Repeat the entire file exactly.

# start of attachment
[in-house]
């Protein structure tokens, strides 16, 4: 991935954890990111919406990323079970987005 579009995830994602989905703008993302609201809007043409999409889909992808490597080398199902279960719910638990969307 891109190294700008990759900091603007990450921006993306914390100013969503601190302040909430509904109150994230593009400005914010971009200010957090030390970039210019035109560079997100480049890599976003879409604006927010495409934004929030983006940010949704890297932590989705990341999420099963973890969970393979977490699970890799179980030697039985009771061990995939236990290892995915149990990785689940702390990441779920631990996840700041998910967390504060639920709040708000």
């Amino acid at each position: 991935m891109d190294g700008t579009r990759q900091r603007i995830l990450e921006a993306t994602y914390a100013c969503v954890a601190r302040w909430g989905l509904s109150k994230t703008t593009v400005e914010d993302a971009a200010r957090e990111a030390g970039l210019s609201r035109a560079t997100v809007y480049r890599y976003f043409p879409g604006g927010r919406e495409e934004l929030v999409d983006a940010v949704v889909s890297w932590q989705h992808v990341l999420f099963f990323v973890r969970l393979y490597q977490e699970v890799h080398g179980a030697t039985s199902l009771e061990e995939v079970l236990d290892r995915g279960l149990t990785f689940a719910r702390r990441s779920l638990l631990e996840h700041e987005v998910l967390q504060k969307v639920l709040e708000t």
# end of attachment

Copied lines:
[in-house]
């Protein structure tokens, strides 16, 4: 991935954890990111919406990323079970987005 579009995830994602989905703008993302609201809007043409999409889909992808490597080398199902279960719910638990969307 891109190294700008990759900091603007990450921006993306914390100013969503601190302040909430509904109150994230593009400005914010971009200010957090030390970039210019035109560079997100480049890599976003879409604006927010495409934004929030983006940010949704890297932590989705990341999420099963973890969970393979977490699970890799179980030697039985009771061990995939236990290892995915149990990785689940702390990441779920631990996840700041998910967390504060639920709040708000």
């Amino acid at each position: 991935m891109d190294g700008t579009r990759q900091r603007i995830l990450e921006a993306t994602y914390a100013c969503v954890a601190r302040w909430g989905l509904s109150k994230t703008t593009v400005e914010d993302a971009a200010r957090e990111a030390g970039l210019s609201r035109a560079t997100v809007y480049r890599y976003f043409p879409g604006g927010r919406e495409e934004l929030v999409d983006a940010v949704v889909s890297w932590q989705h992808v990341l999420f099963f990323v973890r969970l393979y490597q977490e699970v890799h080398g179980a030697t039985s199902l009771e061990e995939v079970l236990d290892r995915g279960l149990t990785f689940a719910r702390r990441s779920l638990l631990e996840h700041e987005v998910l967390q504060k969307v639920l709040e708000t």